Biotech Strategy Blog

Commentary on Science, Innovation & New Products with a focus on Oncology, Hematology & Cancer Immunotherapy

Posts tagged ‘VISTA’

gaylord-national-harbour-md

National Harbor, MD

Despite remarkable results with cancer immunotherapy to date, we do need to keep out feet on the ground and remember that response rates are relatively low to modest (10–30%) and the majority of patients do not respond or see a benefit with these approaches.

As we start moving beyond checkpoint monotherapy, the realisation has fast hit many researchers and companies that we really don’t know as much about the tumour microenvironment (TME) as we would like.

No doubt we will learn a lot more about it from the combinatory approaches, but be aware that this also means higher risk associated with such developments – we will likely see a lot of failures – and hopefully, some successes too.

This is where the little biotech companies have an opportunity to shine… they may have some intriguing IO compounds in development but not an anti-PD1/L1 backbone, meaning they can collaborate with a big pharma company to explore novel combinations in small phase 1/2 trials to determine what works or not. This is much lower risk (and R&D costs) for both parties and we get to see more quickly where things shake out.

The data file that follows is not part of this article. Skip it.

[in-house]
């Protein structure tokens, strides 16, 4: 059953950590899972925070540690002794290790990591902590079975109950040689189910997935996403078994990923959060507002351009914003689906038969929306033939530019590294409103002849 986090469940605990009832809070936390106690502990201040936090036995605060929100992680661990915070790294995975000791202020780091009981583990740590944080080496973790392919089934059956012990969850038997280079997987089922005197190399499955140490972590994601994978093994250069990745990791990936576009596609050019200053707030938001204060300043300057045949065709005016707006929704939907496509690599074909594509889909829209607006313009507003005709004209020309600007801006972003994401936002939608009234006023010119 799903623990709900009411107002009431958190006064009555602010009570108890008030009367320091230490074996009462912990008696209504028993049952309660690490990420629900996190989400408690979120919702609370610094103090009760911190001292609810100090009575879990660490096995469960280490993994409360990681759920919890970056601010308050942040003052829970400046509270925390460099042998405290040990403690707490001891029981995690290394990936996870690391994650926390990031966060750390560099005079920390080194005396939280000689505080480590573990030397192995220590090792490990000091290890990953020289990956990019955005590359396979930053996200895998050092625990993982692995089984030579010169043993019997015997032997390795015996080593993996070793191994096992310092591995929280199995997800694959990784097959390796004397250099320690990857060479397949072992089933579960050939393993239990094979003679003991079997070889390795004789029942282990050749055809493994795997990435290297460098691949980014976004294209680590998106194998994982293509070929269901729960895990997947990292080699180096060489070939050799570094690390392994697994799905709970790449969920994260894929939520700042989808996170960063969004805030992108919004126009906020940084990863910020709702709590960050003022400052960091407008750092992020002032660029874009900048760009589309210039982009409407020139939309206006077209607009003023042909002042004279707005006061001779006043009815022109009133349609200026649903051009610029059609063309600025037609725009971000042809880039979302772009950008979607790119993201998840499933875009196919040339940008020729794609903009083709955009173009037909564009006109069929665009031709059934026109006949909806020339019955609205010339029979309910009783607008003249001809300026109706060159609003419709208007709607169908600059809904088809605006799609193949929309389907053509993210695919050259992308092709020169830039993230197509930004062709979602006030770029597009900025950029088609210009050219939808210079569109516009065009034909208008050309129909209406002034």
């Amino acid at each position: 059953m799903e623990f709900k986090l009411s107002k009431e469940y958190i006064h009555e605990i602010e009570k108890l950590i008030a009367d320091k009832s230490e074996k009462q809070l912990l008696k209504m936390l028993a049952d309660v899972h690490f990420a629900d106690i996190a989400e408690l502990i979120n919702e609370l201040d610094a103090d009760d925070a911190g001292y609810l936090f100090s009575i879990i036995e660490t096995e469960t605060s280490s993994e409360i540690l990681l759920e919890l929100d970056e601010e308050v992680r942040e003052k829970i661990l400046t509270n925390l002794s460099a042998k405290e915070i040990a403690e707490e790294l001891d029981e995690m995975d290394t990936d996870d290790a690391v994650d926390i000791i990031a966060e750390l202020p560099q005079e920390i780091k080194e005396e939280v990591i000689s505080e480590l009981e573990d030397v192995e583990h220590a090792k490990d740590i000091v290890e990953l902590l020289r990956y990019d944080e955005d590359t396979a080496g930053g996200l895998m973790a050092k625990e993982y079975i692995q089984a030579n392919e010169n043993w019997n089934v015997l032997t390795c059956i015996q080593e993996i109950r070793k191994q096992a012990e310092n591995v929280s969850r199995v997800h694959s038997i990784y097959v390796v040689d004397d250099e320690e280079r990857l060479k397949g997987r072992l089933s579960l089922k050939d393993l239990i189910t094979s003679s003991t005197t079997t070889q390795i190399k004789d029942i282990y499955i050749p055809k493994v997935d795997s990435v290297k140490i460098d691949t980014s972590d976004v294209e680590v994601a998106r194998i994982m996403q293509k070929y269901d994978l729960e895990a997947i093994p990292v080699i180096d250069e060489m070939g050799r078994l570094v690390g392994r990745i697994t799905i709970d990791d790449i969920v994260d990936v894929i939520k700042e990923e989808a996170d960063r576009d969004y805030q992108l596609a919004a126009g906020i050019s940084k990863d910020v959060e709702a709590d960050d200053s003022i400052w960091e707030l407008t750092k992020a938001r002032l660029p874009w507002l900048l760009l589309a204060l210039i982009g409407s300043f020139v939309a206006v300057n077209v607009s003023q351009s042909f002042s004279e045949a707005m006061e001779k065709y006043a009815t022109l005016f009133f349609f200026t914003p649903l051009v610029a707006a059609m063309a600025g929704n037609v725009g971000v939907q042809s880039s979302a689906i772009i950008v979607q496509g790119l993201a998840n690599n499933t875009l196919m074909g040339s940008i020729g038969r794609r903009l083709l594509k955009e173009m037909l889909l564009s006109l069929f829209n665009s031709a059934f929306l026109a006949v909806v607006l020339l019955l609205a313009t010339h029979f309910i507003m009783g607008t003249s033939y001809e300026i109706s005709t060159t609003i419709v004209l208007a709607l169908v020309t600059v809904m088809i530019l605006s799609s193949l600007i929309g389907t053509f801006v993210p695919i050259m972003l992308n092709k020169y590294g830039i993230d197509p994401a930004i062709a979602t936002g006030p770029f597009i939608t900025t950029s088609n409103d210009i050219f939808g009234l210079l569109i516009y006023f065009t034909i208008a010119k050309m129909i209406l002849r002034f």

At the annual Society for Immunotherapy of Cancer (SITC) meeting last week, there was a whole day devoted to New Immunotherapy Drug Development.  

Some of these agents look worthy of watching out for and following their progress.  A variety of data in different targets and MOA were presented from big and small companies alike.  We selected a few of the promising ones for further review and discussion.

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The race to the be first to market in the United States with a CD19 directed CAR-T cell therapy is a bit like the America’s Cup Challenge Race Series – one boat/company is ahead and then another is ahead, it’s an ever changing and fluid situation…